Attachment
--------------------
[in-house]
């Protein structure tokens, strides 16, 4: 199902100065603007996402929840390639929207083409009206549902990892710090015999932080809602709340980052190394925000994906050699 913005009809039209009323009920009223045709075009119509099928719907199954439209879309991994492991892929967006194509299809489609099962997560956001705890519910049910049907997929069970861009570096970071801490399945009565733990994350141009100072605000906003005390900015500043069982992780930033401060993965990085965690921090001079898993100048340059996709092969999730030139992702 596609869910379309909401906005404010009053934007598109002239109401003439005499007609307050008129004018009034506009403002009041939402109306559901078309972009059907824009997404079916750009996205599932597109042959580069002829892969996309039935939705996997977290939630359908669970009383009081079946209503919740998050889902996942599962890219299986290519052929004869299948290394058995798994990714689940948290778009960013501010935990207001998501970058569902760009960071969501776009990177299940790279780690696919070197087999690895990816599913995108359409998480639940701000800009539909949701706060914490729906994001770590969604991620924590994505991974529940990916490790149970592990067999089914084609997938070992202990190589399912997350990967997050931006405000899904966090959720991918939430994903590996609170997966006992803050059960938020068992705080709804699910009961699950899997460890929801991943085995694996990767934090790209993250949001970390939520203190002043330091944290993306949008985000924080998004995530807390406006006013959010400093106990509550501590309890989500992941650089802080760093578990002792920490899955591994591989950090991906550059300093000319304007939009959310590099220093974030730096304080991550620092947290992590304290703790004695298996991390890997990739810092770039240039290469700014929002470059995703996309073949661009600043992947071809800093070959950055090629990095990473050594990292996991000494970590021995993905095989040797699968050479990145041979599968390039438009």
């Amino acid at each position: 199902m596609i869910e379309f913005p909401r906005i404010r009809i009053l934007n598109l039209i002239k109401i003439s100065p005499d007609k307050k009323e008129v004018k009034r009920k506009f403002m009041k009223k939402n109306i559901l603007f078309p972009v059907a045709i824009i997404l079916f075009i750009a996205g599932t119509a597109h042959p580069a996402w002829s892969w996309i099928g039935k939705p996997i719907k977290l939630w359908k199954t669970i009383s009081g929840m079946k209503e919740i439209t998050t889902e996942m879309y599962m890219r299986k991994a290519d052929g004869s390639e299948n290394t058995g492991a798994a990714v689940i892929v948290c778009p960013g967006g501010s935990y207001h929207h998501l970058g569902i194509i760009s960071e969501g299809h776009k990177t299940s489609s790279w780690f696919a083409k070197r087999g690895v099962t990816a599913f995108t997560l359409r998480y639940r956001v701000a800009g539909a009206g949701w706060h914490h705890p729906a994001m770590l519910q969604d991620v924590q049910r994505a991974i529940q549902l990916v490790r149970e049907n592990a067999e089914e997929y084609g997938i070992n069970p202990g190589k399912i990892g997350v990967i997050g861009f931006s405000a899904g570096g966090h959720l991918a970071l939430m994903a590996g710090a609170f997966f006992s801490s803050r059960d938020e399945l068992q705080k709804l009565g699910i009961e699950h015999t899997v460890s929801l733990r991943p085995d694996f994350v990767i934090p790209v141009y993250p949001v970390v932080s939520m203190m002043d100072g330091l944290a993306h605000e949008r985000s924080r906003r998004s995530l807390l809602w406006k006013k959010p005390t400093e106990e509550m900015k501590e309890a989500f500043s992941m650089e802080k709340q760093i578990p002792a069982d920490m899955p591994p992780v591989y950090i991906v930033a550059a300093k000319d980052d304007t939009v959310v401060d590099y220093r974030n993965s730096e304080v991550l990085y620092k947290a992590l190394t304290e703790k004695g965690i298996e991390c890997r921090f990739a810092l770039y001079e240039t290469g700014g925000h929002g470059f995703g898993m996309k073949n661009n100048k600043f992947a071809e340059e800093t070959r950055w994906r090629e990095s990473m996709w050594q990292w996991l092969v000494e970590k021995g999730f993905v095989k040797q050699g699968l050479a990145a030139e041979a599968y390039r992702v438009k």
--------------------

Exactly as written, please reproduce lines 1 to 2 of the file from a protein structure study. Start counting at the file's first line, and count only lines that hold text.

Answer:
[in-house]
């Protein structure tokens, strides 16, 4: 199902100065603007996402929840390639929207083409009206549902990892710090015999932080809602709340980052190394925000994906050699 913005009809039209009323009920009223045709075009119509099928719907199954439209879309991994492991892929967006194509299809489609099962997560956001705890519910049910049907997929069970861009570096970071801490399945009565733990994350141009100072605000906003005390900015500043069982992780930033401060993965990085965690921090001079898993100048340059996709092969999730030139992702 596609869910379309909401906005404010009053934007598109002239109401003439005499007609307050008129004018009034506009403002009041939402109306559901078309972009059907824009997404079916750009996205599932597109042959580069002829892969996309039935939705996997977290939630359908669970009383009081079946209503919740998050889902996942599962890219299986290519052929004869299948290394058995798994990714689940948290778009960013501010935990207001998501970058569902760009960071969501776009990177299940790279780690696919070197087999690895990816599913995108359409998480639940701000800009539909949701706060914490729906994001770590969604991620924590994505991974529940990916490790149970592990067999089914084609997938070992202990190589399912997350990967997050931006405000899904966090959720991918939430994903590996609170997966006992803050059960938020068992705080709804699910009961699950899997460890929801991943085995694996990767934090790209993250949001970390939520203190002043330091944290993306949008985000924080998004995530807390406006006013959010400093106990509550501590309890989500992941650089802080760093578990002792920490899955591994591989950090991906550059300093000319304007939009959310590099220093974030730096304080991550620092947290992590304290703790004695298996991390890997990739810092770039240039290469700014929002470059995703996309073949661009600043992947071809800093070959950055090629990095990473050594990292996991000494970590021995993905095989040797699968050479990145041979599968390039438009």